News & Features

Leaving a Legacy on Big Mountain

After 41 years, Chester Powell is stepping away from full-time work at Whitefish Mountain Resort

If one were to compare Whitefish Mountain Resort to the magical land of Oz, Chester “Chet” Powell would be the man behind the curtain.

Except, in addition to bearing an enormous responsibility to keep the cogs turning on Big Mountain’s ski area, Powell is also one of the most recognizable figures on the slopes.

Time to pull the ropes and let skiers down the front side on opening day when early-season conditions persist? That’d be Chet.

Time to make the call and evacuate a stalled chairlift, something that occurred recently for the first time in more than a decade? Chet’s the man for the job.

For the past 41 years, Powell has with increasing acuity become the eyes and ears of an institution so beloved by the local communities and travelers near and far that even minor or trivial changes to the ski area’s aesthetic can prompt revolt or rapture.

The people in charge of executing those decisions must strike a fine balance to keep skiers and riders content sliding down their snow-covered slopes, and nobody has been more instrumental in expanding Big Mountain’s footprint with a delicate touch than Powell.

Powell was first hired in 1976 to work on the ski patrol. During his four decades at the resort Powell held positions in several departments before settling into the “mountain manager” role, which later became operations manager and then part of the resort’s senior management team as the Director of Mountain Operations.

During his time at Big Mountain, the resort has grown exponentially while still maintaining its authentic character and rich history, all while expanding to include 3,000 skiable acres and making annual improvements to its services.

Powell was a part of construction projects such as the Big Ravine and snowmaking ponds, and expansions of the ski area into the North Bowl, the north side and Hellroaring Basin. Most recently he has overseen the installation of the Bad Rock lift, the Flower Point trail system and lifts, as well as moving Chair 5 from Ptarmigan Bowl to the East Rim.

Showing a visitor the old Model T wheel affixed to an old larch that once served as a rope-tow sheave, Powell can recite the sweeping changes that have occurred during his tenure.

Except it doesn’t feel like all that much has changed.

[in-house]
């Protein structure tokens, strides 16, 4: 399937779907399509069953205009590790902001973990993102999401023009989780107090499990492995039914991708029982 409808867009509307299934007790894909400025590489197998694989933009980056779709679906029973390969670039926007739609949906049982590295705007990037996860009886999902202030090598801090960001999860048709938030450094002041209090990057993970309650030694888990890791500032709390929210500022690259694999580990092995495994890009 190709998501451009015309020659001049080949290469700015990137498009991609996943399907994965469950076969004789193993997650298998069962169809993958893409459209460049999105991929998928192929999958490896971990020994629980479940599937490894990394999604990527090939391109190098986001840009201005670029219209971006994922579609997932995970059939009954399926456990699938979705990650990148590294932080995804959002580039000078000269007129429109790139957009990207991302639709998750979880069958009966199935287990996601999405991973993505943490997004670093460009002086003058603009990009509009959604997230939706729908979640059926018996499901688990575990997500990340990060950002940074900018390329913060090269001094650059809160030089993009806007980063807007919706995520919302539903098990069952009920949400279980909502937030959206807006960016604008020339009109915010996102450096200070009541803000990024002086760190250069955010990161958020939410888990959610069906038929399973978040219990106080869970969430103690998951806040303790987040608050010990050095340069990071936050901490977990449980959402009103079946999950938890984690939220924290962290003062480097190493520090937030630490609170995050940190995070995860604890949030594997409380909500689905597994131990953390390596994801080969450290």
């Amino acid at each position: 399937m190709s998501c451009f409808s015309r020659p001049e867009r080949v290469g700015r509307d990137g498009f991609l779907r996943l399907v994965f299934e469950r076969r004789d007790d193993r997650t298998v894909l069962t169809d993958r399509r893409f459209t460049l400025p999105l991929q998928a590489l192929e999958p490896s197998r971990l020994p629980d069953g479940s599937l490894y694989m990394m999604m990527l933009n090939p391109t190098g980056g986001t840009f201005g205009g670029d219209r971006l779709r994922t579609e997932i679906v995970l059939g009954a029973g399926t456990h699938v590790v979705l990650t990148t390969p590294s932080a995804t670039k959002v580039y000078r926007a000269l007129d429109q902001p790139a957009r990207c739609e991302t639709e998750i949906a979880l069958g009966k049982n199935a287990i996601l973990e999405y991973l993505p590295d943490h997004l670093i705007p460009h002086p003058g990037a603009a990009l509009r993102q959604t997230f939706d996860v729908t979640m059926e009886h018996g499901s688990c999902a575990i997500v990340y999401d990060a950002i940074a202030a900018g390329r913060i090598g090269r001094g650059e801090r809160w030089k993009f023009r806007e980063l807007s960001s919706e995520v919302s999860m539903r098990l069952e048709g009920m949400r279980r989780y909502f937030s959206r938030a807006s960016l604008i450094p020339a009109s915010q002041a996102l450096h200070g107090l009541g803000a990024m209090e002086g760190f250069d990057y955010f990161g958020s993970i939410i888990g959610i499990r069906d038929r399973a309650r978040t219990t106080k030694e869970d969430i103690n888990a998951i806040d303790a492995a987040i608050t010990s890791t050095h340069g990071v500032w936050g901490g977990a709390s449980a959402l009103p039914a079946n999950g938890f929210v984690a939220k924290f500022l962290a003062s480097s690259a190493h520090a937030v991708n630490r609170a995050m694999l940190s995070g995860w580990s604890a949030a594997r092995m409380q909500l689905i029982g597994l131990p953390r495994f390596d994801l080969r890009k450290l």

“So much has changed since that era, but at the same time it hasn’t changed at all,” Powell said, describing raising his family on the ski slopes, his children now grown adults. “That was a totally different time, but the family-friendly environment still defines this place.”

But to many, Powell’s departure feels like a big change as he plans to step down after this winter season, even if he’ll still stick around in a part-time role to make sure everything goes smoothly.

Bill Cubbage, currently the director of Snow Sports at Whitefish Mountain Resort, transitioned over as Assistant Director of Mountain Operations on Feb. 1 and will spend the remainder of the winter season with Powell in order to understand the various requirements of his new role. Cubbage will take over mountain operations on May 1.

At that time Powell will step into a part-time role as Director of Special Projects, where he will oversee the installation of the new alpine slides and coordinate with the U.S. Forest Service regarding the Hellroaring Basin project.

“We are so grateful for Chet’s contributions to this resort and our community. He has always been there to provide insight and education in areas of mountain operations. His institutional knowledge is vast and he has played a key role in getting the resort to where it is today,” Dan Graves, CEO of Whitefish Mountain Resort, said. “I could always count on Chet accomplishing what was needed for the resort in his good-natured way.  To say that I will miss him doesn’t quite express my gratitude, respect, and reliance on him. I will miss him greatly.”

Graves also voiced strong confidence in Cubbage, who has been an integral part of the resort’s success since 2009.

“Although Chet will leave behind big shoes to fill, having a leader like Bill with a strong belief in the Whitefish Mountain Resort culture should make this transition as easy as it can be,” Graves said. “We are confident that Bill will excel in his new role.  In addition to his knowledge of operations he has a proven ability to lead others and is well respected and looked up to across the resort.”

Mike Davies will succeed Cubbage as director of Snow Sports and Summer Activities. Davies, manager of Children’s Programming in the Snow Sports department, transitioned to his new role Feb. 1.

If you enjoy stories like this one, please consider joining the Flathead Beacon Editor’s Club. For as little as $5 per month, Editor’s Club members support independent local journalism and earn a special deal every month from one of our great local business partners. Members also gain access to www.beaconeditorsclub.com, where they will find exclusive content like deep dives into our biggest stories and a behind-the-scenes look at our newsroom.

Comments

comments